In utero hematopoietic cellular transplantation (IUHCT) holds great promise for the treatment of congenital diseases of cellular dysfunction such as sickle cell disease, immunodeficiency disorders and inherited metabolic disorders. However, repeated failures in clinical cases of IUHCT that do not involve an immunodeficiency disease force a closer examination of the fetal immune system. While the mechanisms regulating T cell tolerance have been previously studied, the educational mechanisms leading to NK cell tolerance in prenatal chimeras remain unknown. As a low level of donor cells (1.8%) is required to induce and maintain this tolerance, it is likely that these mechanisms employ indirect host-donor interaction. This report examines donor-to-host MHC transfer (trogocytosis) as an intrinsic mechanism regulating the development and maintenance of NK cell tolerance in prenatal chimeras. The findings demonstrate that phenotypically tolerant host NK cells express low levels of transferred donor MHC antigens during development and later as mature cytotoxic lymphocytes. Further study is needed to understand how the cis-recognition of transferred donor MHC ligand influences the selection and maintenance of tolerant NK cells in prenatal chimeras.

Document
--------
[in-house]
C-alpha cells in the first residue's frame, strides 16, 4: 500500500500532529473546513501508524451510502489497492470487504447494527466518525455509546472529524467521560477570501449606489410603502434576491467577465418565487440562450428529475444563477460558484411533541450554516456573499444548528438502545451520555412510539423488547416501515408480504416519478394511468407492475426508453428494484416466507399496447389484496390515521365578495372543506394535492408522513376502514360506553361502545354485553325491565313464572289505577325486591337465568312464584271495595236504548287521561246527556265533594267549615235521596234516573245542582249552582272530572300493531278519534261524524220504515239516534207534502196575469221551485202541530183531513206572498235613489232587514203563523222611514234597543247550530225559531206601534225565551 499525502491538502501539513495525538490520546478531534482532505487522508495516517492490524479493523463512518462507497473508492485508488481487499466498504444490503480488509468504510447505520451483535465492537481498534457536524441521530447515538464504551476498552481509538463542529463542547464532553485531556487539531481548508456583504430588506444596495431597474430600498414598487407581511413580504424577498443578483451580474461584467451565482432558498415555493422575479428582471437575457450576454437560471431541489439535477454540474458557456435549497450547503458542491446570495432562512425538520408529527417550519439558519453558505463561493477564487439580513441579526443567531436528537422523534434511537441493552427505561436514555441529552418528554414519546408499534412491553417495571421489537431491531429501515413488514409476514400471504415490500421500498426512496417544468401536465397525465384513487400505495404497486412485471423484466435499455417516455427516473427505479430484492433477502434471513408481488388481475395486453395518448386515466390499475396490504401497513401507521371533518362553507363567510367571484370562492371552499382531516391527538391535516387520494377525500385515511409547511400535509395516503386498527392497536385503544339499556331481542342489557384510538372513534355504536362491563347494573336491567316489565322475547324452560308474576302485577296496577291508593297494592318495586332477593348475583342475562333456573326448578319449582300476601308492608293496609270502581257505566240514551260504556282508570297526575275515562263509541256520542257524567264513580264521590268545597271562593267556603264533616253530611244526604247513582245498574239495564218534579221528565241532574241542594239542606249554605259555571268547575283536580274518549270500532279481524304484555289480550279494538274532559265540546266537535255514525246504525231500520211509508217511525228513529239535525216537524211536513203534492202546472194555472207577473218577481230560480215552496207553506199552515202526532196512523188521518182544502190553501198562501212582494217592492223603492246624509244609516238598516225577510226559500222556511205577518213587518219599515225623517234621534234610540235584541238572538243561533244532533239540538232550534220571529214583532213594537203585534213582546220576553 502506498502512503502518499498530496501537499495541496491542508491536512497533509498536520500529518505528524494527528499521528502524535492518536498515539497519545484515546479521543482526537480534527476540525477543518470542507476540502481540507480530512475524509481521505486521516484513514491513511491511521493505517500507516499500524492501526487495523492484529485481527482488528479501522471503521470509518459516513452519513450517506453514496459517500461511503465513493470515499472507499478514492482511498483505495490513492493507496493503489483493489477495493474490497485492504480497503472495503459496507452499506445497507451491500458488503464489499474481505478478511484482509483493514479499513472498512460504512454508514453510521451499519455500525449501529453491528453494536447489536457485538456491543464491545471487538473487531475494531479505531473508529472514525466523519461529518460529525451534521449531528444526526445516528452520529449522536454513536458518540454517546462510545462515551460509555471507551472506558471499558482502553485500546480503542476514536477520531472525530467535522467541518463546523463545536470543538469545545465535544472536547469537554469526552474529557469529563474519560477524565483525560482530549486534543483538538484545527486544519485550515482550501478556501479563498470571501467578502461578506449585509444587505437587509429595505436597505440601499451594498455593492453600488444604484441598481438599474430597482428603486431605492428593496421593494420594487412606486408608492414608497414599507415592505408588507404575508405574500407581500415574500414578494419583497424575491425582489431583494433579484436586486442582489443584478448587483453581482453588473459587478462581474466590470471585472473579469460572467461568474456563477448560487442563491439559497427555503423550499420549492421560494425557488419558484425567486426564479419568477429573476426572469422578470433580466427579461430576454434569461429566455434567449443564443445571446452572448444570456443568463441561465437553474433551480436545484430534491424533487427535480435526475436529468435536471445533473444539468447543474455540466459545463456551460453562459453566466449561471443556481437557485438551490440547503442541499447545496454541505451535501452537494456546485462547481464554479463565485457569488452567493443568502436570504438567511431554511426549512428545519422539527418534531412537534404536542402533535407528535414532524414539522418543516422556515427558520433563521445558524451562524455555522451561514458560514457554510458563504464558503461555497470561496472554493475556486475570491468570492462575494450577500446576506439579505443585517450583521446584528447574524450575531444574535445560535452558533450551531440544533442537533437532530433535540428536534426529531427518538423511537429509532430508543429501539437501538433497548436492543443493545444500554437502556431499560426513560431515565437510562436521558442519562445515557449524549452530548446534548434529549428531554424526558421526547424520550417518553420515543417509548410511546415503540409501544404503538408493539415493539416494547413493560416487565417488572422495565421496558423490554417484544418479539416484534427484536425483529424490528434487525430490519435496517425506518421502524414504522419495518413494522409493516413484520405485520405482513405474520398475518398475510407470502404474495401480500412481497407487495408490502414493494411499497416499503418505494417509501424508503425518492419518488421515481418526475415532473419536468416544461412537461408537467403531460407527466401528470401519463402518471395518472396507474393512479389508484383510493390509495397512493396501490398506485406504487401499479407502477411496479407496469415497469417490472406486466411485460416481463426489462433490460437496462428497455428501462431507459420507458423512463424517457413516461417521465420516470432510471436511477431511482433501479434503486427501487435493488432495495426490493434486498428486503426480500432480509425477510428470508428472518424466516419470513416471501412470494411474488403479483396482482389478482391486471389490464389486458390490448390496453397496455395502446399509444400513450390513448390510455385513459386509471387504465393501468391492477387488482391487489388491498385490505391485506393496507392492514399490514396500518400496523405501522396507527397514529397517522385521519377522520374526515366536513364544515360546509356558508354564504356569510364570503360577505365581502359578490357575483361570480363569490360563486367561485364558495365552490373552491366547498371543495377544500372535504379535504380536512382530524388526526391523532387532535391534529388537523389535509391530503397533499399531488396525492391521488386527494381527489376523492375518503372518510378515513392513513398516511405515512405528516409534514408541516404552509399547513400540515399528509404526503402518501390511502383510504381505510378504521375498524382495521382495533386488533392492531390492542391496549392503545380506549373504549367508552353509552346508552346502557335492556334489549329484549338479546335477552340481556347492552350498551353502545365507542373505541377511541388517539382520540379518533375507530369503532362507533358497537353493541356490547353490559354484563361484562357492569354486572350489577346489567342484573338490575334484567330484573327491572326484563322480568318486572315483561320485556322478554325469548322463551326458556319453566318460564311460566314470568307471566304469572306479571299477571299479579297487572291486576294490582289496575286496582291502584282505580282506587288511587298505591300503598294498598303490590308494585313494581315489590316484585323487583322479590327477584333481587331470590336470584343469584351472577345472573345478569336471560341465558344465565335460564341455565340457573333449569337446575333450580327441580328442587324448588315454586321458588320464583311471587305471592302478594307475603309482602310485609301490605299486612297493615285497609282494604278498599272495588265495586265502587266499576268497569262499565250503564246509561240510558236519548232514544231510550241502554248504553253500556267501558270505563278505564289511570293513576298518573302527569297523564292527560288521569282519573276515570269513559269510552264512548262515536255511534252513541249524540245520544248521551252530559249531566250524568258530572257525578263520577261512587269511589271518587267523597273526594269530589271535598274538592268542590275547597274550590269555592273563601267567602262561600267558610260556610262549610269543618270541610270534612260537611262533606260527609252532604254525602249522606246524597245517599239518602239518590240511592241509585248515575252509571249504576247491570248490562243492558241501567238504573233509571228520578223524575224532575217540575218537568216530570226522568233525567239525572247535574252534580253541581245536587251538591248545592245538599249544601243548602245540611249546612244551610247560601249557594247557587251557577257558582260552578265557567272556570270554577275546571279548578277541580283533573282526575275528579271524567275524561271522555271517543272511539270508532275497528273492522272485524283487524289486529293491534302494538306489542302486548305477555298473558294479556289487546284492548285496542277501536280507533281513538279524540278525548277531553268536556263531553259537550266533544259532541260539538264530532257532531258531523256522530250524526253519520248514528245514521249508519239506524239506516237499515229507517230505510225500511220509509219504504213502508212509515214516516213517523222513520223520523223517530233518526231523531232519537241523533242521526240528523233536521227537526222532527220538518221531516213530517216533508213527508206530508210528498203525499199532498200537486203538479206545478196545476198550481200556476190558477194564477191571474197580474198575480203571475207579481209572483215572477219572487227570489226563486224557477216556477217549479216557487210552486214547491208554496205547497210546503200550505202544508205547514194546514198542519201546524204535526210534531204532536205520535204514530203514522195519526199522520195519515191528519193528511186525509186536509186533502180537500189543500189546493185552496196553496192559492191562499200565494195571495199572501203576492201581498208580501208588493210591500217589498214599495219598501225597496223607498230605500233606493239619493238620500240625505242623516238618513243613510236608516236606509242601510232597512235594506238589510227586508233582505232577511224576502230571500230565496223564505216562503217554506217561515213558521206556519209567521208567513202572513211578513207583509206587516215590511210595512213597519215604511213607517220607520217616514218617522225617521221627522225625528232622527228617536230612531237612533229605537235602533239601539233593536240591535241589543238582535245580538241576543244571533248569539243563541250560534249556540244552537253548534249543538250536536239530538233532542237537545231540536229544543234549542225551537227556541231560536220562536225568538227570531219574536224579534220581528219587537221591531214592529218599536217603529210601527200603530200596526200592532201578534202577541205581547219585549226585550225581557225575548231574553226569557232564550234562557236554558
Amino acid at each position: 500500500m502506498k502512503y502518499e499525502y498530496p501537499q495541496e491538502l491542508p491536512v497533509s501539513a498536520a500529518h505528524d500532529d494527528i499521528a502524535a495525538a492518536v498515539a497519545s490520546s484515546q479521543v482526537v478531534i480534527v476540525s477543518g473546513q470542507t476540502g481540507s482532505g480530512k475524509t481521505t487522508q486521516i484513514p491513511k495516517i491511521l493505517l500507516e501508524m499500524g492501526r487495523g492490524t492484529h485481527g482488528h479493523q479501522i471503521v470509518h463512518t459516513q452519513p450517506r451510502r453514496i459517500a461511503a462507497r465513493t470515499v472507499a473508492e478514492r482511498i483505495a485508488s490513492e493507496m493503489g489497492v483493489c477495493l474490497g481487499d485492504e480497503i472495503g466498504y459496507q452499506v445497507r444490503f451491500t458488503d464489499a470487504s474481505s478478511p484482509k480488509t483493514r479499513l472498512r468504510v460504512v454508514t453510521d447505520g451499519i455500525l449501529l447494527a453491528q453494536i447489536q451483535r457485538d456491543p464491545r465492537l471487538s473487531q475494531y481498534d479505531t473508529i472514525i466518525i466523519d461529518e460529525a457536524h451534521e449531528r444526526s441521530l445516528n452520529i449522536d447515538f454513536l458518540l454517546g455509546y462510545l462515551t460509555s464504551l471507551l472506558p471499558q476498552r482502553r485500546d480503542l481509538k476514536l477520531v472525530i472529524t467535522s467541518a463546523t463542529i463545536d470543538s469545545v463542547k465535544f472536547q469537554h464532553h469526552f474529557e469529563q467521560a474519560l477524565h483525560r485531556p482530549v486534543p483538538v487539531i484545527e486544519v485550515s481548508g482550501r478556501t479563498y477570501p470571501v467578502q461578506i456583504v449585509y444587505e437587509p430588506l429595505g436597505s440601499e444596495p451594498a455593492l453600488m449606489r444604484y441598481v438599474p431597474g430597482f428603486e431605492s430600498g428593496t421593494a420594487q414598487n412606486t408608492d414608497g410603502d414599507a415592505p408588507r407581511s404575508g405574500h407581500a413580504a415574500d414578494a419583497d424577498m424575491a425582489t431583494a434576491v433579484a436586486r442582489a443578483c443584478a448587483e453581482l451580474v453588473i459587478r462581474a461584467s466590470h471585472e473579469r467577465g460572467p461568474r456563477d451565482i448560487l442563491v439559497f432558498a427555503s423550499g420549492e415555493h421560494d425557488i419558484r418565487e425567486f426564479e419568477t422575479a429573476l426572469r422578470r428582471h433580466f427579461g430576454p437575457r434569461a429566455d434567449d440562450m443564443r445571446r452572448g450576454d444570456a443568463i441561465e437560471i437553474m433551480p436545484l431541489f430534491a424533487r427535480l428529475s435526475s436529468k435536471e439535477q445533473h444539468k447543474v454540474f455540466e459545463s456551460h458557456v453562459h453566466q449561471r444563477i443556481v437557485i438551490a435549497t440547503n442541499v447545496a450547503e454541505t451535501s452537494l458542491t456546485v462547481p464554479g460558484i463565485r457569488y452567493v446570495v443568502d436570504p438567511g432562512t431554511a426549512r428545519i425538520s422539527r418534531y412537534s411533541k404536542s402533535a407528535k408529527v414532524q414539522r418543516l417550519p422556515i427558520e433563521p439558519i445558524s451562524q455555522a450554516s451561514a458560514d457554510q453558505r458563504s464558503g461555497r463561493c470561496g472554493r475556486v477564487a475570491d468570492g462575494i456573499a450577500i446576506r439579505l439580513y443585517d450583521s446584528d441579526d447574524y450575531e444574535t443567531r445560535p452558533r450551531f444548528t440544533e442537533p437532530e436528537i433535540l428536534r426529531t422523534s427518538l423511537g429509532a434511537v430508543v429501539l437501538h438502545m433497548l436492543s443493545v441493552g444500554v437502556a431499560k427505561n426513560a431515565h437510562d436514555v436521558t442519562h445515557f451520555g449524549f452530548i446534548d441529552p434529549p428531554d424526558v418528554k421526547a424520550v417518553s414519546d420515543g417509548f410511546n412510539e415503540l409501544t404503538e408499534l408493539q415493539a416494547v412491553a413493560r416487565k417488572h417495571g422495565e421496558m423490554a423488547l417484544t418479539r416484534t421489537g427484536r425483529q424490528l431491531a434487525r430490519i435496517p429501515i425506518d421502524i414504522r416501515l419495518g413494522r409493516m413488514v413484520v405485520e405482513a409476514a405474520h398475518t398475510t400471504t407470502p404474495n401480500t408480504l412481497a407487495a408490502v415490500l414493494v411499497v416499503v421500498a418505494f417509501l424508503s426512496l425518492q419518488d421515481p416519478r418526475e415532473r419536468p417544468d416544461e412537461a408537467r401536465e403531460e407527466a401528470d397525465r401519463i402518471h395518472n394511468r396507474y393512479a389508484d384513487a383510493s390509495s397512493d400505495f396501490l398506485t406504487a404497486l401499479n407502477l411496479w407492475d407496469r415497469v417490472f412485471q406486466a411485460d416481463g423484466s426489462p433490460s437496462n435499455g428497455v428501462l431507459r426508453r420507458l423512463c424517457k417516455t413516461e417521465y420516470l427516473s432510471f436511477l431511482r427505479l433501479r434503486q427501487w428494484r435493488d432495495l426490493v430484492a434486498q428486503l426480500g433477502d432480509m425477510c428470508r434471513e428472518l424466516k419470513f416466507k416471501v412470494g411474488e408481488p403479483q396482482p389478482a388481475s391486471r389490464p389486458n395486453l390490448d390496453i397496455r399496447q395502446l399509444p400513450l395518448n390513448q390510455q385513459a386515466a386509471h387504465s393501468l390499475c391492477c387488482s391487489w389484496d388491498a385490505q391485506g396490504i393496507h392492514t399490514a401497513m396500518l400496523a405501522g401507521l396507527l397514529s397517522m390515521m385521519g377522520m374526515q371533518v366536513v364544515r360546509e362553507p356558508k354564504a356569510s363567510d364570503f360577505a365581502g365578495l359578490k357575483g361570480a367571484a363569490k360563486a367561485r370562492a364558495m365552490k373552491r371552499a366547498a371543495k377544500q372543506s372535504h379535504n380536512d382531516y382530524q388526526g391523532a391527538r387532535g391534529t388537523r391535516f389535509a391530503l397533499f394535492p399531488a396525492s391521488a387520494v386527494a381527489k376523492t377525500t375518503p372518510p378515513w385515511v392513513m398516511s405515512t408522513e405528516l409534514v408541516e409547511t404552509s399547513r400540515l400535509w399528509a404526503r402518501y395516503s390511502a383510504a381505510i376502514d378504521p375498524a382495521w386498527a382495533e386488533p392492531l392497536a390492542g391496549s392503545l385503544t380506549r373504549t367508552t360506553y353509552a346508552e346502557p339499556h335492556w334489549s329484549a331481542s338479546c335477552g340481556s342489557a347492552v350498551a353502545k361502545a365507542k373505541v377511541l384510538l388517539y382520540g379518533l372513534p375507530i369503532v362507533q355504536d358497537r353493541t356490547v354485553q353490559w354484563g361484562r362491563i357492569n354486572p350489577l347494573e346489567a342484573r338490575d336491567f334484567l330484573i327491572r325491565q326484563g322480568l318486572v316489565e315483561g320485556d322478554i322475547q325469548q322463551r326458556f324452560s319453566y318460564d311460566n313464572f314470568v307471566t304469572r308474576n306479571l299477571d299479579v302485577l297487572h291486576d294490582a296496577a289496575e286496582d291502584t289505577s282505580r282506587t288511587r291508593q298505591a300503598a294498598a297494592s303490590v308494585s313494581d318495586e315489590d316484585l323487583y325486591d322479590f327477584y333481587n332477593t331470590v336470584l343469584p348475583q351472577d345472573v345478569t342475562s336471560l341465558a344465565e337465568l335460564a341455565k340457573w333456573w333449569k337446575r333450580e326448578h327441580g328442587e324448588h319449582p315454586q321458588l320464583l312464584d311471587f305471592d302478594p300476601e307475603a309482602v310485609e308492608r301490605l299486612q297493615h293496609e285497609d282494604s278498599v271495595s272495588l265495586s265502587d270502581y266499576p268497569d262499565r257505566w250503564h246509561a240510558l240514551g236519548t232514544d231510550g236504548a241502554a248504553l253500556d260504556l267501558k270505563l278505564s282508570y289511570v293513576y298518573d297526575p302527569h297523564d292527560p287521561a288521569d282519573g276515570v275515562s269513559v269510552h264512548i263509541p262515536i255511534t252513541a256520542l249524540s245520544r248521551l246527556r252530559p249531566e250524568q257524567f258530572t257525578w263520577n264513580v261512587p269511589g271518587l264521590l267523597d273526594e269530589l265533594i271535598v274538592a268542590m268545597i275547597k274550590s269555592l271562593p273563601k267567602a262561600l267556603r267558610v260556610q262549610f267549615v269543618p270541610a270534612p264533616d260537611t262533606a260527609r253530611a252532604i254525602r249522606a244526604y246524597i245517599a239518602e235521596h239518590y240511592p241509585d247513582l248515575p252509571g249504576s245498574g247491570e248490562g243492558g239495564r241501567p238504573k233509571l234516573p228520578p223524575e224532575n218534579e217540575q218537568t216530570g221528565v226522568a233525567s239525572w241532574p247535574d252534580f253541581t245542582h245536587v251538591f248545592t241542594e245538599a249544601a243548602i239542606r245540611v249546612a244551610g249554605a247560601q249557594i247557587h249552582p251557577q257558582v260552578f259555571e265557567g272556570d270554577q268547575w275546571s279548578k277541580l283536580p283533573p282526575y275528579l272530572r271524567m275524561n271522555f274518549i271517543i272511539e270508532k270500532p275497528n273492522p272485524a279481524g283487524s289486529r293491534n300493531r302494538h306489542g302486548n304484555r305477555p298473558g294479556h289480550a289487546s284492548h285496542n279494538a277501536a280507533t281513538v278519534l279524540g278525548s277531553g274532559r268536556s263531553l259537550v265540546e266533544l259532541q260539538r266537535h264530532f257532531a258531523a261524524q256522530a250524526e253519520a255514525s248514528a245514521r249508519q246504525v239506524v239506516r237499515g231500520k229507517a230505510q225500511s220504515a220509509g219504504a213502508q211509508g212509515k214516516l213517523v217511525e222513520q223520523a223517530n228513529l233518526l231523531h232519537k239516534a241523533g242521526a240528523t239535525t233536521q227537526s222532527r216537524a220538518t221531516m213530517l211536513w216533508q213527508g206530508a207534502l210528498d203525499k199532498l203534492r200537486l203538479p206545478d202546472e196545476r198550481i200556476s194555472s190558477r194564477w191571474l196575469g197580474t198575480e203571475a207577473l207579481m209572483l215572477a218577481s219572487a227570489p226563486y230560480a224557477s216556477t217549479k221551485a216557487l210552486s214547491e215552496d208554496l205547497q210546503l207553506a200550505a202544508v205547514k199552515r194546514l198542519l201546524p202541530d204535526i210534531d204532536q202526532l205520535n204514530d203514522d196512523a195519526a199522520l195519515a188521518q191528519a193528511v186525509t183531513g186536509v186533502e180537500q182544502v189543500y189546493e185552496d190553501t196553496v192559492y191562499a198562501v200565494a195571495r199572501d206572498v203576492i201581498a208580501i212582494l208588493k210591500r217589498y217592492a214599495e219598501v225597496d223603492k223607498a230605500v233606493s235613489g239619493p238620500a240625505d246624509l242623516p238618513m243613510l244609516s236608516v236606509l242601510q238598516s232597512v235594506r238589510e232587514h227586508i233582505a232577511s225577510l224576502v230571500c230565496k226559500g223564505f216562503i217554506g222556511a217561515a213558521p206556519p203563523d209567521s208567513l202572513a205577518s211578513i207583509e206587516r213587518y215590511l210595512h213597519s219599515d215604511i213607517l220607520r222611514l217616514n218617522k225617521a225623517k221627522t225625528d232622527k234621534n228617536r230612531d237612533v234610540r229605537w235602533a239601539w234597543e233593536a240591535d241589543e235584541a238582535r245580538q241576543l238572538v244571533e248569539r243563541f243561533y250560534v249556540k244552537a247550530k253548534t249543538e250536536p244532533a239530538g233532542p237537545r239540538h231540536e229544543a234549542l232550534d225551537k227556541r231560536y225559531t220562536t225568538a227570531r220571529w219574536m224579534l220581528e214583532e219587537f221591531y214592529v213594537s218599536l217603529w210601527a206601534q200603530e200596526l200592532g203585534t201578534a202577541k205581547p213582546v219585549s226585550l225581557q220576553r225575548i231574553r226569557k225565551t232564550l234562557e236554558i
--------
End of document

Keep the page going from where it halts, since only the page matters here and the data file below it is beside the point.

- In utero transplantation
- NK cell